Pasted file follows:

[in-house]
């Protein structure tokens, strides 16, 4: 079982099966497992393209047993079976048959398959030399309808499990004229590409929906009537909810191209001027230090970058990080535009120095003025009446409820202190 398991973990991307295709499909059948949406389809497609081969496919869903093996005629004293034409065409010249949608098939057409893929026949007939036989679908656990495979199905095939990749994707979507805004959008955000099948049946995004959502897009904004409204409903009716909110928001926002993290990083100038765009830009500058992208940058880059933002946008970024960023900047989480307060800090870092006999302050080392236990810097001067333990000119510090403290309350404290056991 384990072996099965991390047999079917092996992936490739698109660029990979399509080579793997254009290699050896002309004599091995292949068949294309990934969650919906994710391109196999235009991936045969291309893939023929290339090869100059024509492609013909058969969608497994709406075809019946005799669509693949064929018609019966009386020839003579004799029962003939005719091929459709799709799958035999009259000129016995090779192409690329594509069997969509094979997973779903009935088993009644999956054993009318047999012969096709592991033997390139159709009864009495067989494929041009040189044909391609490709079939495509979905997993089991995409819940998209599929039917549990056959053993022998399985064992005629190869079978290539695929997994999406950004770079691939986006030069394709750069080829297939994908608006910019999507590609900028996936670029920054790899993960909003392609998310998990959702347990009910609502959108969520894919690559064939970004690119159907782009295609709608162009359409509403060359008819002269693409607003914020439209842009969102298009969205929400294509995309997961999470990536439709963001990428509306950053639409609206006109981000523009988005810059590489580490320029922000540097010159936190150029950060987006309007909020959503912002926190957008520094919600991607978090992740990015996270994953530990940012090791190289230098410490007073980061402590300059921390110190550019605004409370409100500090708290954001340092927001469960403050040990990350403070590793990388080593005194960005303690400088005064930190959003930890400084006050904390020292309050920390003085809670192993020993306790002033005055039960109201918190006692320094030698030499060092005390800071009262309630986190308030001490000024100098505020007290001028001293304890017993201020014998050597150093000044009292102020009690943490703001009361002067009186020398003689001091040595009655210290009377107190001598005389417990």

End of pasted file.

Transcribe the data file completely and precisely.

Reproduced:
[in-house]
């Protein structure tokens, strides 16, 4: 079982099966497992393209047993079976048959398959030399309808499990004229590409929906009537909810191209001027230090970058990080535009120095003025009446409820202190 398991973990991307295709499909059948949406389809497609081969496919869903093996005629004293034409065409010249949608098939057409893929026949007939036989679908656990495979199905095939990749994707979507805004959008955000099948049946995004959502897009904004409204409903009716909110928001926002993290990083100038765009830009500058992208940058880059933002946008970024960023900047989480307060800090870092006999302050080392236990810097001067333990000119510090403290309350404290056991 384990072996099965991390047999079917092996992936490739698109660029990979399509080579793997254009290699050896002309004599091995292949068949294309990934969650919906994710391109196999235009991936045969291309893939023929290339090869100059024509492609013909058969969608497994709406075809019946005799669509693949064929018609019966009386020839003579004799029962003939005719091929459709799709799958035999009259000129016995090779192409690329594509069997969509094979997973779903009935088993009644999956054993009318047999012969096709592991033997390139159709009864009495067989494929041009040189044909391609490709079939495509979905997993089991995409819940998209599929039917549990056959053993022998399985064992005629190869079978290539695929997994999406950004770079691939986006030069394709750069080829297939994908608006910019999507590609900028996936670029920054790899993960909003392609998310998990959702347990009910609502959108969520894919690559064939970004690119159907782009295609709608162009359409509403060359008819002269693409607003914020439209842009969102298009969205929400294509995309997961999470990536439709963001990428509306950053639409609206006109981000523009988005810059590489580490320029922000540097010159936190150029950060987006309007909020959503912002926190957008520094919600991607978090992740990015996270994953530990940012090791190289230098410490007073980061402590300059921390110190550019605004409370409100500090708290954001340092927001469960403050040990990350403070590793990388080593005194960005303690400088005064930190959003930890400084006050904390020292309050920390003085809670192993020993306790002033005055039960109201918190006692320094030698030499060092005390800071009262309630986190308030001490000024100098505020007290001028001293304890017993201020014998050597150093000044009292102020009690943490703001009361002067009186020398003689001091040595009655210290009377107190001598005389417990």